UK non-stun animal export data under scrutiny

By Aidan Fortune

- Last updated on GMT

22% of sheep and goats were not stunned before slaughter
22% of sheep and goats were not stunned before slaughter
Concerns over the lack of information on UK exports of meat from animals that have not been stunned before slaughter have been raised by the British Veterinary Association (BVA).

Citing figures from the Food Standards Agency (FSA) that 22% of sheep and goats were not stunned before slaughter, an increase from 15% in 2013, the BVA warned: “This lack of information has been brought into sharp relief by the recent government announcement on a trade deal with Saudi Arabia that could greatly increase the exports of British lamb and other meat, some of which may be from non-stun slaughter.”

The BVA is calling for all animals to be stunned before slaughter and has been urging an end to non-stun slaughter in the UK for several years. If non-stun slaughter is permitted, BVA believes that non-stun meat should only be provided to match domestic demand and not exported for consumption.

It suggested that the UK follow the example of its European neighbours. “Other EU countries that allow non-stun slaughter have measures in place to limit the export of non-stun meat to help ensure that meat killed by this method is for the domestic market. For example, Germany requires that abattoirs apply for a licence by defining the number of animals to undergo non-stun slaughter to meet local demand only.”

BVA president John Fishwick said: “Each year millions of animals in the UK are not stunned before slaughter and BVA will continue to push for an end to non-stun slaughter in the interests of animal welfare. The latest FSA figures suggest that a sizeable proportion of sheep and goats that are slaughtered in the UK are done so without stunning and that this seems to outstrip the requirements of the religious communities who consume meat that has been slaughtered in this way.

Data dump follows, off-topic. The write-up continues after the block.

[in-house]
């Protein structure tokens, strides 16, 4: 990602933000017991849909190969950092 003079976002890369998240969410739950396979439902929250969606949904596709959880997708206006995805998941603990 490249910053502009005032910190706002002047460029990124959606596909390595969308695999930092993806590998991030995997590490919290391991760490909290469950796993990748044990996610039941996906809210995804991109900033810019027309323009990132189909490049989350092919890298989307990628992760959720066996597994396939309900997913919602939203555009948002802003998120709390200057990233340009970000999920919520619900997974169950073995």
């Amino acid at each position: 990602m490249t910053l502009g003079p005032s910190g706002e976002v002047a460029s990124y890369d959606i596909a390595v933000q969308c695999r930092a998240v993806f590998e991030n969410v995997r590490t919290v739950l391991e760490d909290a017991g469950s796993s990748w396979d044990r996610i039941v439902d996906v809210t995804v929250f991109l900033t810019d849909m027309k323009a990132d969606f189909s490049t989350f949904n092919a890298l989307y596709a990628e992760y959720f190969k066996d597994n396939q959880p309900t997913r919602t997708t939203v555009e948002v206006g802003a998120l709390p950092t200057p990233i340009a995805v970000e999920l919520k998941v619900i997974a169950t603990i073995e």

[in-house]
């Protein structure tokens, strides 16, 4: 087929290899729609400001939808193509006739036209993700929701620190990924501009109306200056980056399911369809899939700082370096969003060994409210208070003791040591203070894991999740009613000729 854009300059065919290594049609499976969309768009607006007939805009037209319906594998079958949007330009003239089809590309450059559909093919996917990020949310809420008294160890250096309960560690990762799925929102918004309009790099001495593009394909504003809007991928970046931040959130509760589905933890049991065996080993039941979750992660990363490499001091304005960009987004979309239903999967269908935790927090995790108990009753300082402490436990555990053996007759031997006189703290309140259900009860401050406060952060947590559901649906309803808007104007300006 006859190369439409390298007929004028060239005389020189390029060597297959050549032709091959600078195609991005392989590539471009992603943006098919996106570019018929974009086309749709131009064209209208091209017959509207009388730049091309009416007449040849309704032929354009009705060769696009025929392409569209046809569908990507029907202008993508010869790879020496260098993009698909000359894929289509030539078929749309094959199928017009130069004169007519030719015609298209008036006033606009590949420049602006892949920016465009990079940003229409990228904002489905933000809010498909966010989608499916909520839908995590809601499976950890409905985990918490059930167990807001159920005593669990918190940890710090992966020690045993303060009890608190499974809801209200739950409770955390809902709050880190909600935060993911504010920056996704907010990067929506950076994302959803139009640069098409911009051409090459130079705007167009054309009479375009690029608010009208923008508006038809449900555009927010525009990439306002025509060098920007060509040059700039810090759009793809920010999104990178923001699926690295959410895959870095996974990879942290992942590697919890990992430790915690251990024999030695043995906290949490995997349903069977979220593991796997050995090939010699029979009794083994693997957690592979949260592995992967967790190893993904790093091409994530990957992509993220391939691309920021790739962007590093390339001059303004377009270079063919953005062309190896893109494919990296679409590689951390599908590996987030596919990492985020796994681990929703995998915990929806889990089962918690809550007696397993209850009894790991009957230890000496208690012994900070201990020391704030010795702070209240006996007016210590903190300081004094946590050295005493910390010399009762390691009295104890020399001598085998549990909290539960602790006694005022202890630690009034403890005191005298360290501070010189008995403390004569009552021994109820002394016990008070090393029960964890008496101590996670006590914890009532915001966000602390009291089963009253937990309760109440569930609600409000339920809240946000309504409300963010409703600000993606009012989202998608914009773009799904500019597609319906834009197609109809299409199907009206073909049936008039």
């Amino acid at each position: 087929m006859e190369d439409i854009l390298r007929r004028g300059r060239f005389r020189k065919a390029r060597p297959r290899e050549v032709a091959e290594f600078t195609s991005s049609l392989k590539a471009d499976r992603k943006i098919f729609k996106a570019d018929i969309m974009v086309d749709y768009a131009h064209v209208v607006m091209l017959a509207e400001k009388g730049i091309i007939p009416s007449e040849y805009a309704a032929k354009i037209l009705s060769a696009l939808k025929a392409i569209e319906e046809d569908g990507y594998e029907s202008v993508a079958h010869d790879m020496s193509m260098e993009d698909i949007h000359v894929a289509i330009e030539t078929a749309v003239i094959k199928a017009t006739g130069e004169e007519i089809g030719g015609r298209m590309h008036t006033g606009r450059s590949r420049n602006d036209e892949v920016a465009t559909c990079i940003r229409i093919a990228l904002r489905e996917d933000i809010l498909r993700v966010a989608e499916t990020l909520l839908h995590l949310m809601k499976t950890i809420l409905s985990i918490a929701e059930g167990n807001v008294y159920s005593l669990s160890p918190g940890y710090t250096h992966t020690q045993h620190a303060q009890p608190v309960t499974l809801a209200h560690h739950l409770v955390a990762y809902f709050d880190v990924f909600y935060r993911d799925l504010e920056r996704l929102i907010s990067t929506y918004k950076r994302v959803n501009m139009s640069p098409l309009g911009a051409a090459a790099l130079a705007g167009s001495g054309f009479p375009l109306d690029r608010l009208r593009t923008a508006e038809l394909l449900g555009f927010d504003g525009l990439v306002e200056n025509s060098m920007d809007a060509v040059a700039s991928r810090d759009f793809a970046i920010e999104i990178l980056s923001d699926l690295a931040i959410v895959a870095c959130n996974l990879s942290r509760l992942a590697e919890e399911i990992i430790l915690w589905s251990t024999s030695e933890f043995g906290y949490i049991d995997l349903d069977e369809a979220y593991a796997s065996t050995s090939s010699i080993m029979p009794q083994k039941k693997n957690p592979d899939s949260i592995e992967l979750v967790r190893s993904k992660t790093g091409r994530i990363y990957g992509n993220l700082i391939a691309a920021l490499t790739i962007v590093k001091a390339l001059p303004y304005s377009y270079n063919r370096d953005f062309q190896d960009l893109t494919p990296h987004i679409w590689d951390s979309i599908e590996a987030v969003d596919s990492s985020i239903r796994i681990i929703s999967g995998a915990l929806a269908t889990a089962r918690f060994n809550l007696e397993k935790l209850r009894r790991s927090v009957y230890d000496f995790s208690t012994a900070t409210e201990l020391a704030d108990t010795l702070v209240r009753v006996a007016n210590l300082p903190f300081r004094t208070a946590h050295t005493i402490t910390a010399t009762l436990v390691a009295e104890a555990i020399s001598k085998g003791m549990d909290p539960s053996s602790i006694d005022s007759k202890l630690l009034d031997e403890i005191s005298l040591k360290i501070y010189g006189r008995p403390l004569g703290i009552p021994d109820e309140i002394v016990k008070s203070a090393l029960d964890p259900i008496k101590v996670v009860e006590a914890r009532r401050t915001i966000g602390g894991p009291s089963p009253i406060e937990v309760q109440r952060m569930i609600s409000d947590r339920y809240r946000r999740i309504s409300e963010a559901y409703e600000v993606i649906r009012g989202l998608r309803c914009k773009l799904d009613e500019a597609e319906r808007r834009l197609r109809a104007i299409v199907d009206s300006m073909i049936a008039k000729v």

“It is difficult to unpick the possible factors that contribute to this mismatch but an essential step to understanding this better would be to provide data on how much, if any, non-stun meat is exported abroad. With Brexit on the horizon and in the light of announcements about export deals with non-EU countries, there is a pressing need for clarity on the quantities and destinations of exports of non-stun meat.

“While not illegal, if meat from non-stun religious slaughter is exported, we consider this to be outside the spirit of the legislation which allows non-stun as a derogation from the law to meet the needs of religious communities.”

Related topics: Industry & Markets, United Kingdom

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